His Fellow Writers—Some Among His Closest Friends—Gather to Read Salman Rushdie’s Words and Raise His Spirits at a New York Citadel of Books
Irish Writer Colum McCann Captures the Spirit of the Day: “Today, I say: Nous sommes Salman.”
By Suzanne Trimel
(NEW YORK)– The event came together at lightning speed. A week ago almost to the hour that Salman Rushdie had been grievously stabbed — viewed worldwide as an attack on free expression and free speech itself— PEN America united more than a dozen of his fellow writers, including his close friends, to read from his novels, essays, and speeches in a place that resonates with the meaning of his life as a writer: the New York Public Library.
Readers who admire his books, along with New Yorkers horrified by the attack and determined to stand in solidarity, showed up by the hundreds Friday morning on the library’s plaza steps in midtown Manhattan. They heard Rushdie’s incomparable words along with an outpouring of admiration, concern, and love. Online a global audience watched via livestream, and shared messages of support on social platforms. Joining PEN America as hosts were Rushdie’s publisher, Penguin Random House, the House of SpeakEasy, and the New York Public Library, whose stately Beaux Arts building on Fifth Avenue and 42nd Street framed the outdoor readings under a blazing sun. Rushdie had given several talks at the library focused on free expression and free speech over the years.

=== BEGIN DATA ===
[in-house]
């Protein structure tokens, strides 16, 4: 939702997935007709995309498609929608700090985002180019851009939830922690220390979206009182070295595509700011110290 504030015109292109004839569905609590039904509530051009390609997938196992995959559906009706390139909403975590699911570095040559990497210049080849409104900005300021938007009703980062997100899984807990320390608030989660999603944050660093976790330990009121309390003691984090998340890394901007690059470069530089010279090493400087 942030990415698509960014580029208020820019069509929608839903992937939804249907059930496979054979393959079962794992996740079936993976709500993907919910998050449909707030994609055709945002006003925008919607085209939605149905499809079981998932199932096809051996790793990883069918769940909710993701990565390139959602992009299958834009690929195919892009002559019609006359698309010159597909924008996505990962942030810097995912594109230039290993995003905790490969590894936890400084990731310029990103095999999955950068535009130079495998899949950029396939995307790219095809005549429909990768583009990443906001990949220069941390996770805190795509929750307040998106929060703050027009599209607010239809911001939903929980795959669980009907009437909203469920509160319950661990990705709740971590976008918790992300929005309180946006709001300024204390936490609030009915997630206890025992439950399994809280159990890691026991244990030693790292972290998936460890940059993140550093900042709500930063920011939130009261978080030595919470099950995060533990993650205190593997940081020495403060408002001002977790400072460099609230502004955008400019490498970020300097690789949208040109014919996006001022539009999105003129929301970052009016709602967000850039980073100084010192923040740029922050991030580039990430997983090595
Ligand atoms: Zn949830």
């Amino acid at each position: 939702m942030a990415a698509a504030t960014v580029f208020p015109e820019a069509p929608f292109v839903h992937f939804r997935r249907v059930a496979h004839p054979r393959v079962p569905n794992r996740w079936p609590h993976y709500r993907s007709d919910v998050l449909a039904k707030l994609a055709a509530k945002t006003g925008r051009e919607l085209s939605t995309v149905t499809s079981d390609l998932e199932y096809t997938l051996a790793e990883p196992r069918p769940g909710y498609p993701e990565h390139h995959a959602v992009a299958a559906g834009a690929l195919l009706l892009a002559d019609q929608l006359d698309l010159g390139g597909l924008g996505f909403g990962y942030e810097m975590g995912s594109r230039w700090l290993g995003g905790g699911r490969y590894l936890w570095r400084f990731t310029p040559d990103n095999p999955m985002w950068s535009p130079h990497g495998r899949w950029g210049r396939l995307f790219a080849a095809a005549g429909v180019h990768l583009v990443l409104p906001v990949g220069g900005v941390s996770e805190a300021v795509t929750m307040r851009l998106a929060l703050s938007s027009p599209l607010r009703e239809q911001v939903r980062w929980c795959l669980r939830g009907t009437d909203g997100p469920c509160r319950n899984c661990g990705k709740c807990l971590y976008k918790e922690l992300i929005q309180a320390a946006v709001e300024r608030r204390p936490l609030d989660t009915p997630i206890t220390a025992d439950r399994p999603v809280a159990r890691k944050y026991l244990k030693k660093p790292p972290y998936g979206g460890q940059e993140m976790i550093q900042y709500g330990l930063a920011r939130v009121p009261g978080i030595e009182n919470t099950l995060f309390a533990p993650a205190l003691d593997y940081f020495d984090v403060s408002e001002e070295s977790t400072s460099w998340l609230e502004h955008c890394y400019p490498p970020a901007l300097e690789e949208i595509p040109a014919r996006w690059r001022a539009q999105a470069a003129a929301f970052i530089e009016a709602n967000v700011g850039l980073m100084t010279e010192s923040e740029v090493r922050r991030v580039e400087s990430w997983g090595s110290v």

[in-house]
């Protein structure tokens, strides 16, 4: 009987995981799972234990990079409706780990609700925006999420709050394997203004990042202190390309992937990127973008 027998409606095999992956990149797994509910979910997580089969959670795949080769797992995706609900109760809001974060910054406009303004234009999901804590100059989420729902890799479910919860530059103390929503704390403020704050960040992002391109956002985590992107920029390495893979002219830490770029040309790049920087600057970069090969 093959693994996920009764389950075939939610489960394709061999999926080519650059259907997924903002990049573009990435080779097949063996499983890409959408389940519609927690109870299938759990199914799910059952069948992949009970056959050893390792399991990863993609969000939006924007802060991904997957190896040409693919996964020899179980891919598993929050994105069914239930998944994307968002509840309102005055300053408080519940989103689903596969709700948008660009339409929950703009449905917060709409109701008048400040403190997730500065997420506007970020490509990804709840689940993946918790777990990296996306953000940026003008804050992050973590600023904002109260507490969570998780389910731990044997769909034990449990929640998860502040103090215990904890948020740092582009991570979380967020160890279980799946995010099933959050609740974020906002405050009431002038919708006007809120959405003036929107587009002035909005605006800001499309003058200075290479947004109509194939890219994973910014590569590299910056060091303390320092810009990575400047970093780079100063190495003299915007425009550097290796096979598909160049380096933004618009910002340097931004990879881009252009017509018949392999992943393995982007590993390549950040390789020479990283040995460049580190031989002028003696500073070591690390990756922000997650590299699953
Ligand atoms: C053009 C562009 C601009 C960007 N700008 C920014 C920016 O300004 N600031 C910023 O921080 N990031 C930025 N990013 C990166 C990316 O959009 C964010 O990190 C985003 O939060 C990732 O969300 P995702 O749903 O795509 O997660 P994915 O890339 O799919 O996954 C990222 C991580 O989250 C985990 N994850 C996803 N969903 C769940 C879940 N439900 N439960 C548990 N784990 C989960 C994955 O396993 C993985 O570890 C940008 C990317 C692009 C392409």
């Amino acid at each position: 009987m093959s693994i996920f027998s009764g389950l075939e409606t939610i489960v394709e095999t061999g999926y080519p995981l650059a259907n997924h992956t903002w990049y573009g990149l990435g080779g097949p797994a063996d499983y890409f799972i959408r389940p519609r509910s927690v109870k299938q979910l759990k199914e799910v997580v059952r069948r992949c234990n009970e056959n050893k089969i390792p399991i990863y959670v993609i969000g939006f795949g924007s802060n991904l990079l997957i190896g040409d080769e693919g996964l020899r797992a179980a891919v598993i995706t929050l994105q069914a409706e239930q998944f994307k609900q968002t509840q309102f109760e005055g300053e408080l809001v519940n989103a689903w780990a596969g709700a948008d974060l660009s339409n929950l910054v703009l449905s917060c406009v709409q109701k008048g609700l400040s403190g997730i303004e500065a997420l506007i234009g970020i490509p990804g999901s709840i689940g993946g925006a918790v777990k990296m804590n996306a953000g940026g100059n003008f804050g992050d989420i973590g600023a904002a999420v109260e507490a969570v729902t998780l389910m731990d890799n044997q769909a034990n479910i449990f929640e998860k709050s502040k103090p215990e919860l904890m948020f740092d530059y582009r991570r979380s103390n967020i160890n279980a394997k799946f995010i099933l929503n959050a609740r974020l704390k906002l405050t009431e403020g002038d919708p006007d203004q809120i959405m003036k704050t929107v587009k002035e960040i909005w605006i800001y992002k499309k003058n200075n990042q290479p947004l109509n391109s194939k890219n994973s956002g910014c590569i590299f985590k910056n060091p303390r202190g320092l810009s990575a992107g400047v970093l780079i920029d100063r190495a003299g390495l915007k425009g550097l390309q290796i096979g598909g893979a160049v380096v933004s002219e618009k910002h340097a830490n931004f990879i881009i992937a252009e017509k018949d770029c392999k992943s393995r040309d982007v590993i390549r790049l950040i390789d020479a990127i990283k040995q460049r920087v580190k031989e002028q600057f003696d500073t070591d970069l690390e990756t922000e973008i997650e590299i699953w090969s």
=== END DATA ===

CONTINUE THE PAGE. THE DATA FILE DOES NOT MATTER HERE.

Suzanne Nossel, PEN America’s CEO, captured the meaning of the attack as she opened the event:
“When a would-be murderer plunged a knife into Salman Rushdie’s neck he pierced more than just the flesh of a renowned writer. He sliced through time, jolting all of us to recognize that horrors of the past were hauntingly present. He infiltrated across borders, enabling the long arm of a vengeful government to reach into a peaceful haven. He punctured our calm, leaving us lying awake at night contemplating the sheer terror of those moments on stage at Chautauqua. And he shattered our comfort, forcing us to contemplate the frailty of our own freedom.”
The literary figures and friends (and what they read) included: Reginald Dwayne Betts (The Power of the Pen); Jeffrey Eugenides (Recollection); Siri Hustvedt (Joseph Anton); Colum McCann (Out of Kansas); Roya Hakakian (Haroun and the Sea of Stories); Gay Talese (The Golden House); A.M. Homes (On Censorship); Hari Kunzru (The Satanic Verses); Kiran Desai (Quichotte); Tina Brown (Farming Ostriches– from his keynote address to the American Society of Newspaper Editors); Francesco Clemente ( In the South); Paul Auster (Joseph Anton); Aasif Manvi (Victory City, a new novel to be published in 2023); Amanda Foreman and Andrea Elliott (PEN America Emergency Congress of Writers); and Andrew Solomon (opening speech of the 2014 PEN World Voices Festival).